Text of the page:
If you shoot in RAW format: You actually have the real “straight out of the camera” file! The raw file is just that – raw data straight from the sensor no processing. But a RAW file is certainly not reality either. If you have seen a RAW file unprocessed you will know that it is a very flat under-saturated dull and boring looking thing. This demonstrates how heavily processed jpegs from a camera are – ‘cos here you have the raw file next to it. You have to do all the work with raw files, you have to set the white balance, contrast, saturation, white and black level, sharpness etc. – and then convert it to a readable format like 16-bit tiff. But the work is worth it, with raw files you have at least two major advantages: you can change the white balance with no loss of quality and you have the full 12-bit colour range of data from your digital sensor. 12-bit vs. 8-bit is a mega difference! 12 bit has 4096 levels of colour per red, green and blue channel! 4096 levels per channel! 8-bit has a mere 256 levels. 256 vs 4096 levels – RAW files rule!

Photojournalism – and digital art

Digital art is when it stops being photography and you actually alter the visible content. You remove or add people, you change the sky and bring in clouds from another shot, you add some sunshine etc. It’s not ‘cheating’ it’s just another art form, but I do feel that you should make your viewers aware that it is digital art you’re presenting so they’re not mislead.

Photojournalism is something else entirely of course and here the authenticity of the visible content is the most important factor. You cannot alter the content at all and if you do then that is definitely ‘cheating’ and faking it. You’re showing a photo on the cover of a newspaper for example and people take this as fact and it should be – with regards to visual content anyway. Lot’s of famous fakes have been discovered and reporters fired because of it, here’s a great post from Photopreneur about the world’s most famous photo fakes.

conclusion

Reality doesn’t exist! At least not in a photo.

I am not interested in reality necessarily anyway. I am an artist, a landscape photographer and I will process the image to make it reflect how I saw it. I do not alter the visible content, but I alter the look. If you feel this is cheating so be it, you’re very welcome to your own opinion. I just wanted you to understand that the heavily processed 8-bit jpeg out of a digital camera is certainly not reality either and is just as much ‘cheating’!

I’m off to capture some more light – not reality!

The largest Australia gallery in the galaxy is online

I presently have a designer working on the whole front page and logo design etc. of my web, while I’m working on the structure, layout and styling of the gallery and image pages (I certainly got better at html and css this past month) – and I’m selling some photos at the same time, hey things are good.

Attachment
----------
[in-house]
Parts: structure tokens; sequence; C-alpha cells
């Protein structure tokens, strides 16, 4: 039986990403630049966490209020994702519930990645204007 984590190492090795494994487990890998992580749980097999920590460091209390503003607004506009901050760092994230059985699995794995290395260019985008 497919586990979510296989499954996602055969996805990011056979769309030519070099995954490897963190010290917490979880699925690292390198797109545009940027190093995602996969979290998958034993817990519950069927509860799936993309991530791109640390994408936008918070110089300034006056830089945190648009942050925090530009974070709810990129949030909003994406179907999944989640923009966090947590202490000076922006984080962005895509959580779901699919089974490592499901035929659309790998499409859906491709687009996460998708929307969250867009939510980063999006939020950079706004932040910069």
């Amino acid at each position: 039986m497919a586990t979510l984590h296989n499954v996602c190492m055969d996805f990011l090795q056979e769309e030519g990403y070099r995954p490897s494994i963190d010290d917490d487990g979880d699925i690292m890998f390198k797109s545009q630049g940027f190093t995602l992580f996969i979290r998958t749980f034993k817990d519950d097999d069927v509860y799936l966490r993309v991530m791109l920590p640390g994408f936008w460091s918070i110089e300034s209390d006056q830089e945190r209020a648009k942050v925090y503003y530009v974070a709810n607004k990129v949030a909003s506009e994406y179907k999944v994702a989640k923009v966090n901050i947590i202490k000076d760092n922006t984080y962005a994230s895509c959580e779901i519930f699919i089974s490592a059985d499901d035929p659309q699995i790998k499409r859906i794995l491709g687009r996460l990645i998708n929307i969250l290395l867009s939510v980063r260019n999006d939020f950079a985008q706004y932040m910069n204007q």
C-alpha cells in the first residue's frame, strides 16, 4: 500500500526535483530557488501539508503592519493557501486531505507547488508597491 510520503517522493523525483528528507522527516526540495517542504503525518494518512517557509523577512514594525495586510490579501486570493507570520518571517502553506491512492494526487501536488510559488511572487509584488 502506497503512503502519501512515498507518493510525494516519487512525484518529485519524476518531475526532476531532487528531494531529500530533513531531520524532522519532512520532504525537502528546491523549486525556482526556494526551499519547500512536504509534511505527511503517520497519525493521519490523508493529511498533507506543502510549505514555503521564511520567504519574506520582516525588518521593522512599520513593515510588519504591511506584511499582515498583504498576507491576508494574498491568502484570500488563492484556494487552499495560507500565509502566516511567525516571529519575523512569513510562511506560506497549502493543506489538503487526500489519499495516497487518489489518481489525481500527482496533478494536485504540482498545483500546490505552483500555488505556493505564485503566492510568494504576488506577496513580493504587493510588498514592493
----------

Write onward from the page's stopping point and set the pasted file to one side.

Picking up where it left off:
This week I have been working hard on finalizing the structure, layout and design of the Australia section of my gallery, and I am now ready to present what is one of the largest – and best of course! – Australia galleries on the entire web (click the thumbnail) :  

The Australia Galleries of Flemming Bo Jensen Photography:

Australia Gallery of Flemming Bo Jensen Photography

Some of the work done on my Australia gallery includes:

  • House cleaning, deleted a lot of old photos. Gone are the holiday snapshots, only the strong survive so to speak.
  • New structure based on places and themes. I have so many photos from Australia I had to invent a big structure to present the photos in smaller galleries hopefully making it easier to browse and navigate and find what you like.
  • New gallery header image, gallery description on every single gallery.
  • Best of Australia” gallery showing a small selection of the very best of my Australia photos. Still a bit work-in-progress, I almost need someone else to do this. They’re my beloved Australia photos and deeply connected to the experiences of shooting them so I have a hard time selecting “the best”. All the photos in the “Best of” are not half bad though.
  • Panoramas of Australia gallery showcasing my Australia panoramas. As some of you readers will know I love the panorama format (anything at 2:1 or wider) and this is a special gallery using large thumbnails to better present these wide shots.
  • Map of Australia gallery showing you all of the galleries placed geographically on a large clickable map of Australia. You can click the thumbnails on the map to visit the gallery.
  • Animals of Australia gallery. That is still very much work in progress though, I have so many photos that still need to be developed from RAW and added here.

There are still many photos from my recent trip to be added, you can keep up to date by checking my What’s New gallery every day.

Like the Australian Tourism ad says: Where the bloody hell are ya? Go take a tour down under in my Australia gallery!

Let me know what you think of the new Australia galleries. My Copenhagen gallery will get the same treatment soon I think.

(…oh and alright then, ok, there are possibly, just maybe, much larger Australia galleries online in the galaxy somewhere – but I needed a catchy headline!)